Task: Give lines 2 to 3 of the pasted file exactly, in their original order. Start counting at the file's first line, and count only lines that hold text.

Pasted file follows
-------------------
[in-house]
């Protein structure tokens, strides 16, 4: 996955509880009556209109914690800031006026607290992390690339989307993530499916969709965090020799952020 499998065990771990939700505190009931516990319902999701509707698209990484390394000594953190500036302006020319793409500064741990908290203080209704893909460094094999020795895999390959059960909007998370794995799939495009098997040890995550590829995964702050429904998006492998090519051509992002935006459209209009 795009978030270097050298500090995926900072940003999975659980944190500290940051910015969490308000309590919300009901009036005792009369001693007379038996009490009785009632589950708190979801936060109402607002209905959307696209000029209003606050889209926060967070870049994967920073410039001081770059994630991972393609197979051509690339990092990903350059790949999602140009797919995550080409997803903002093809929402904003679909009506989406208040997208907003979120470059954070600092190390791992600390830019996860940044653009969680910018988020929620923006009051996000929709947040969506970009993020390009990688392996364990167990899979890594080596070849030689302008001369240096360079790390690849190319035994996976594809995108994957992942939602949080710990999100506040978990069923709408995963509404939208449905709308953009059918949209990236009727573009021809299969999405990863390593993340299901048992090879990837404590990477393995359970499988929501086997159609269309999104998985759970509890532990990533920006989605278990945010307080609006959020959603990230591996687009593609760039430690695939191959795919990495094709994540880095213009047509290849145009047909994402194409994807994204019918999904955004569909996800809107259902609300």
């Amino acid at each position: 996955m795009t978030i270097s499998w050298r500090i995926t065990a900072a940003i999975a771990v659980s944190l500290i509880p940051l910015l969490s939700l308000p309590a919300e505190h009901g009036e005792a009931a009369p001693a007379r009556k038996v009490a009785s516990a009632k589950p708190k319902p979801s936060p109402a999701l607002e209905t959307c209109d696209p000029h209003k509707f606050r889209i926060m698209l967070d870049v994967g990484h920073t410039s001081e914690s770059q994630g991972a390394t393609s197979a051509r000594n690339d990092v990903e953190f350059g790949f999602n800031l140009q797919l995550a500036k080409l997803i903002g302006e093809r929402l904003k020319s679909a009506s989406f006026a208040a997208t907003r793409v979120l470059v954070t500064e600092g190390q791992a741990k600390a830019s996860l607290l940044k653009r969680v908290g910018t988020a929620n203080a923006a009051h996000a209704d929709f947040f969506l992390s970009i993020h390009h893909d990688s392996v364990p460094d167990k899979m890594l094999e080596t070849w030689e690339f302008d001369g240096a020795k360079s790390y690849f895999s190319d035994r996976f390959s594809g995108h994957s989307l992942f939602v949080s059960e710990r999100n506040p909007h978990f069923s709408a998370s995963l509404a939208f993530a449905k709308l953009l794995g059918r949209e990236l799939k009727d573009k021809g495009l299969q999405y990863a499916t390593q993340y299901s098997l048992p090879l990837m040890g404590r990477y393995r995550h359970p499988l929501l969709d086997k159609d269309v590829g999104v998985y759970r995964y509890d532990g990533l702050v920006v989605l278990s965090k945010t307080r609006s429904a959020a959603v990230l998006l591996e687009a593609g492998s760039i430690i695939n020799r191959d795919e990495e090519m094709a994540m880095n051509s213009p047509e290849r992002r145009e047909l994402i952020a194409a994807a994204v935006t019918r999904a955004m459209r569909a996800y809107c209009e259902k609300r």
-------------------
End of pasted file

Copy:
């Protein structure tokens, strides 16, 4: 996955509880009556209109914690800031006026607290992390690339989307993530499916969709965090020799952020 499998065990771990939700505190009931516990319902999701509707698209990484390394000594953190500036302006020319793409500064741990908290203080209704893909460094094999020795895999390959059960909007998370794995799939495009098997040890995550590829995964702050429904998006492998090519051509992002935006459209209009 795009978030270097050298500090995926900072940003999975659980944190500290940051910015969490308000309590919300009901009036005792009369001693007379038996009490009785009632589950708190979801936060109402607002209905959307696209000029209003606050889209926060967070870049994967920073410039001081770059994630991972393609197979051509690339990092990903350059790949999602140009797919995550080409997803903002093809929402904003679909009506989406208040997208907003979120470059954070600092190390791992600390830019996860940044653009969680910018988020929620923006009051996000929709947040969506970009993020390009990688392996364990167990899979890594080596070849030689302008001369240096360079790390690849190319035994996976594809995108994957992942939602949080710990999100506040978990069923709408995963509404939208449905709308953009059918949209990236009727573009021809299969999405990863390593993340299901048992090879990837404590990477393995359970499988929501086997159609269309999104998985759970509890532990990533920006989605278990945010307080609006959020959603990230591996687009593609760039430690695939191959795919990495094709994540880095213009047509290849145009047909994402194409994807994204019918999904955004569909996800809107259902609300």
């Amino acid at each position: 996955m795009t978030i270097s499998w050298r500090i995926t065990a900072a940003i999975a771990v659980s944190l500290i509880p940051l910015l969490s939700l308000p309590a919300e505190h009901g009036e005792a009931a009369p001693a007379r009556k038996v009490a009785s516990a009632k589950p708190k319902p979801s936060p109402a999701l607002e209905t959307c209109d696209p000029h209003k509707f606050r889209i926060m698209l967070d870049v994967g990484h920073t410039s001081e914690s770059q994630g991972a390394t393609s197979a051509r000594n690339d990092v990903e953190f350059g790949f999602n800031l140009q797919l995550a500036k080409l997803i903002g302006e093809r929402l904003k020319s679909a009506s989406f006026a208040a997208t907003r793409v979120l470059v954070t500064e600092g190390q791992a741990k600390a830019s996860l607290l940044k653009r969680v908290g910018t988020a929620n203080a923006a009051h996000a209704d929709f947040f969506l992390s970009i993020h390009h893909d990688s392996v364990p460094d167990k899979m890594l094999e080596t070849w030689e690339f302008d001369g240096a020795k360079s790390y690849f895999s190319d035994r996976f390959s594809g995108h994957s989307l992942f939602v949080s059960e710990r999100n506040p909007h978990f069923s709408a998370s995963l509404a939208f993530a449905k709308l953009l794995g059918r949209e990236l799939k009727d573009k021809g495009l299969q999405y990863a499916t390593q993340y299901s098997l048992p090879l990837m040890g404590r990477y393995r995550h359970p499988l929501l969709d086997k159609d269309v590829g999104v998985y759970r995964y509890d532990g990533l702050v920006v989605l278990s965090k945010t307080r609006s429904a959020a959603v990230l998006l591996e687009a593609g492998s760039i430690i695939n020799r191959d795919e990495e090519m094709a994540m880095n051509s213009p047509e290849r992002r145009e047909l994402i952020a194409a994807a994204v935006t019918r999904a955004m459209r569909a996800y809107c209009e259902k609300r």